The puzzle piece logo has become the symbol of autism since it was first created in 1963 by the National Autistic Society.
The puzzle piece, according to the National Autistic Society, serves as an effective logo because the disorder is so puzzling. Autism isolates them from normal interaction with others and they do no “fit in.” The interlocking multicolored logo also represents the wide spectrum and mystery of the the disorder. The vibrant colors are said to represent hope.
Out in Plymouth Meeting, P.A., Colonial Elementary School decided to take a new route toward raising autism awareness. Teachers and students came together to create a giant autism human ribbon.
The puzzle piece itself can be applied to other part of life as well. In our normal, everyday lives we too look for a place to fit into society. This was probably most evident during our formative school years. Each of us wanted to be part of a group of friends. To feel like we belonged to something that mattered. This continues when formal schooling ends. We look for our place in the world and how we can make it better.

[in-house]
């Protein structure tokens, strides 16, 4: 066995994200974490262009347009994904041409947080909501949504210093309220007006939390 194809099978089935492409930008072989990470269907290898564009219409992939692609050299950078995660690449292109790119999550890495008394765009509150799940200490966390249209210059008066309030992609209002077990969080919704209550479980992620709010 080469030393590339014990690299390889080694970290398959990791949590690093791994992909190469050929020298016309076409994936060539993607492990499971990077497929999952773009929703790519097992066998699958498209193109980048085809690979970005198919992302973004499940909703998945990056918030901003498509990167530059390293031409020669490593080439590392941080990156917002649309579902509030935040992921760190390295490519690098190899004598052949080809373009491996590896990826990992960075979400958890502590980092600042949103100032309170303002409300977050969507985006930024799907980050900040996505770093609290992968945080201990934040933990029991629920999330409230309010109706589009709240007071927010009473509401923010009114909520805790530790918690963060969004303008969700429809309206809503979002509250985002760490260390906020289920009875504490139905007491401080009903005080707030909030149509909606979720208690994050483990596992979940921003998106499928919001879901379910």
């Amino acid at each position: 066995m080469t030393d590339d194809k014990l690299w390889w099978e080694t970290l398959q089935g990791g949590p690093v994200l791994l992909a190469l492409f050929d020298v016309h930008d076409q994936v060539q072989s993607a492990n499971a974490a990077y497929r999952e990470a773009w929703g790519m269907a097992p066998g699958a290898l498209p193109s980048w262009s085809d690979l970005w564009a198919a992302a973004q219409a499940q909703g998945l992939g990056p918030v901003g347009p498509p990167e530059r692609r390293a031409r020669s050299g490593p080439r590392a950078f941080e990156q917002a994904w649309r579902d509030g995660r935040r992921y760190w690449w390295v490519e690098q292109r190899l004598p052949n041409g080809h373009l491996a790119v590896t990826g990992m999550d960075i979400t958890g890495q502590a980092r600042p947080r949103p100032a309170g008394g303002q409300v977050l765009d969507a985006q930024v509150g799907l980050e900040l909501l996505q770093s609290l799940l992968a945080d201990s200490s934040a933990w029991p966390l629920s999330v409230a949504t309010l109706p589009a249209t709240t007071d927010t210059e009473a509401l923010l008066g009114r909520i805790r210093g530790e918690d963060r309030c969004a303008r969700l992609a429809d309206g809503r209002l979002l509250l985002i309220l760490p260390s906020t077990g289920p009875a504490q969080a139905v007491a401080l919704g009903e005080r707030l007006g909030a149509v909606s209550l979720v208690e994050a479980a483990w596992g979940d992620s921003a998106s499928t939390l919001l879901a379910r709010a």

Each of us is a piece of a much larger and more vibrant puzzle. We are each our own unique piece at one point in our lives. Sometimes we’re the corner piece that everyone recognizes. Other times we are in the center of the puzzle where we get lost in a sea of other pieces. We are not the same person we were five years ago. Our roles, beliefs and attitudes constantly change. Our shape constantly changes, but we always have a distinct shape, a place where only we will fit.
Autistic people are the same way. Although they may differ from us in their thought process and how they interact they are important to the puzzle. They hold together other pieces. If one piece is missing, the puzzle is incomplete.
Fun Fact of the day:
Every charity under the sun has a ribbon to promote its cause. But where did all of this originate? Its beginning can be traced back to the early nineties during the Persian Gulf War. Americans began decorating their yards with yellow ribbons to let the troops know they were welcome back. After the treatment of veterans during the Vietnam War, Americans wanted their soldiers to know they were still loved. The song “Tie a Yellow Ribbon Round the Ole Oak Tree” inspired the use of yellow ribbons. (The full story can be found here.)